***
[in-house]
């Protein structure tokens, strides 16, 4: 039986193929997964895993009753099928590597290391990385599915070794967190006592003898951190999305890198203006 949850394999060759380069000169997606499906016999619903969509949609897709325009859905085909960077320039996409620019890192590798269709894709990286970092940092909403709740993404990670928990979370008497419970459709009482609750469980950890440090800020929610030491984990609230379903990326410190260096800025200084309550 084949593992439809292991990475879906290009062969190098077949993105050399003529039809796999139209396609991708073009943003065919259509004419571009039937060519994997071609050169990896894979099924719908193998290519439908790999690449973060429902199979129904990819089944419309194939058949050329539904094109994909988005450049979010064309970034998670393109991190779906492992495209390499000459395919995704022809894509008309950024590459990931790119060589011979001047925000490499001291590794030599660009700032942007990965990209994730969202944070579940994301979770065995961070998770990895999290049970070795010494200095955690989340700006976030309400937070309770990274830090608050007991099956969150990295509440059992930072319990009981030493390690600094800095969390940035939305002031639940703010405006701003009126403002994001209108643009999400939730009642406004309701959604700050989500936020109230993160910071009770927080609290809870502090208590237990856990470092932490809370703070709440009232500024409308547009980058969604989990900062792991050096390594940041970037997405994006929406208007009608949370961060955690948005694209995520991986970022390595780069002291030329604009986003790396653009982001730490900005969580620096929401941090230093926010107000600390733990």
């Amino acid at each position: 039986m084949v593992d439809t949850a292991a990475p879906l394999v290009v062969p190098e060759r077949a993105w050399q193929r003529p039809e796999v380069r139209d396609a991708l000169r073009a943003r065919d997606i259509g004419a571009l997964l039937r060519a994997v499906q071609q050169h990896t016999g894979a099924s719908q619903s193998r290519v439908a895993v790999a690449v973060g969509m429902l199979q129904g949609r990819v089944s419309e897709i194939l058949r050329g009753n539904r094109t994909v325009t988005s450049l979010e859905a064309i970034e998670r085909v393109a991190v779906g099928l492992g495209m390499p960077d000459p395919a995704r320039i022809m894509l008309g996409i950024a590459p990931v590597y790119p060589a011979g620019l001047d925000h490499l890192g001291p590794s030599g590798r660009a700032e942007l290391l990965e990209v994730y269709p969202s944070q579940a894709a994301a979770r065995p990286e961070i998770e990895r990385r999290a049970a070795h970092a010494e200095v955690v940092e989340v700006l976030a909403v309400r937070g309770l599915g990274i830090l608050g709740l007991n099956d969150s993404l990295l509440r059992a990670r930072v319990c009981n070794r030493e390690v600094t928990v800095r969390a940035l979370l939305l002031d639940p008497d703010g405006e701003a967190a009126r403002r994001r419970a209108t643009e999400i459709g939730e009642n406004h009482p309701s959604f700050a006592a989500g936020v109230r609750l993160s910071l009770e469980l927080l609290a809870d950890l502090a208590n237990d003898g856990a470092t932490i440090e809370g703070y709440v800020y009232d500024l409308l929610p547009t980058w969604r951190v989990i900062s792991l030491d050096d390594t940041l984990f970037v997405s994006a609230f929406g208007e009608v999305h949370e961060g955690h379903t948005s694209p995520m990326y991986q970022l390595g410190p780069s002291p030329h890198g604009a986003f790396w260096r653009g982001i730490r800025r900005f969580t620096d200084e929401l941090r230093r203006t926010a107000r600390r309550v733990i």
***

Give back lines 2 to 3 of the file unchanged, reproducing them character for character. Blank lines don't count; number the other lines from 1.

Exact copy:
């Protein structure tokens, strides 16, 4: 039986193929997964895993009753099928590597290391990385599915070794967190006592003898951190999305890198203006 949850394999060759380069000169997606499906016999619903969509949609897709325009859905085909960077320039996409620019890192590798269709894709990286970092940092909403709740993404990670928990979370008497419970459709009482609750469980950890440090800020929610030491984990609230379903990326410190260096800025200084309550 084949593992439809292991990475879906290009062969190098077949993105050399003529039809796999139209396609991708073009943003065919259509004419571009039937060519994997071609050169990896894979099924719908193998290519439908790999690449973060429902199979129904990819089944419309194939058949050329539904094109994909988005450049979010064309970034998670393109991190779906492992495209390499000459395919995704022809894509008309950024590459990931790119060589011979001047925000490499001291590794030599660009700032942007990965990209994730969202944070579940994301979770065995961070998770990895999290049970070795010494200095955690989340700006976030309400937070309770990274830090608050007991099956969150990295509440059992930072319990009981030493390690600094800095969390940035939305002031639940703010405006701003009126403002994001209108643009999400939730009642406004309701959604700050989500936020109230993160910071009770927080609290809870502090208590237990856990470092932490809370703070709440009232500024409308547009980058969604989990900062792991050096390594940041970037997405994006929406208007009608949370961060955690948005694209995520991986970022390595780069002291030329604009986003790396653009982001730490900005969580620096929401941090230093926010107000600390733990």
């Amino acid at each position: 039986m084949v593992d439809t949850a292991a990475p879906l394999v290009v062969p190098e060759r077949a993105w050399q193929r003529p039809e796999v380069r139209d396609a991708l000169r073009a943003r065919d997606i259509g004419a571009l997964l039937r060519a994997v499906q071609q050169h990896t016999g894979a099924s719908q619903s193998r290519v439908a895993v790999a690449v973060g969509m429902l199979q129904g949609r990819v089944s419309e897709i194939l058949r050329g009753n539904r094109t994909v325009t988005s450049l979010e859905a064309i970034e998670r085909v393109a991190v779906g099928l492992g495209m390499p960077d000459p395919a995704r320039i022809m894509l008309g996409i950024a590459p990931v590597y790119p060589a011979g620019l001047d925000h490499l890192g001291p590794s030599g590798r660009a700032e942007l290391l990965e990209v994730y269709p969202s944070q579940a894709a994301a979770r065995p990286e961070i998770e990895r990385r999290a049970a070795h970092a010494e200095v955690v940092e989340v700006l976030a909403v309400r937070g309770l599915g990274i830090l608050g709740l007991n099956d969150s993404l990295l509440r059992a990670r930072v319990c009981n070794r030493e390690v600094t928990v800095r969390a940035l979370l939305l002031d639940p008497d703010g405006e701003a967190a009126r403002r994001r419970a209108t643009e999400i459709g939730e009642n406004h009482p309701s959604f700050a006592a989500g936020v109230r609750l993160s910071l009770e469980l927080l609290a809870d950890l502090a208590n237990d003898g856990a470092t932490i440090e809370g703070y709440v800020y009232d500024l409308l929610p547009t980058w969604r951190v989990i900062s792991l030491d050096d390594t940041l984990f970037v997405s994006a609230f929406g208007e009608v999305h949370e961060g955690h379903t948005s694209p995520m990326y991986q970022l390595g410190p780069s002291p030329h890198g604009a986003f790396w260096r653009g982001i730490r800025r900005f969580t620096d200084e929401l941090r230093r203006t926010a107000r600390r309550v733990i």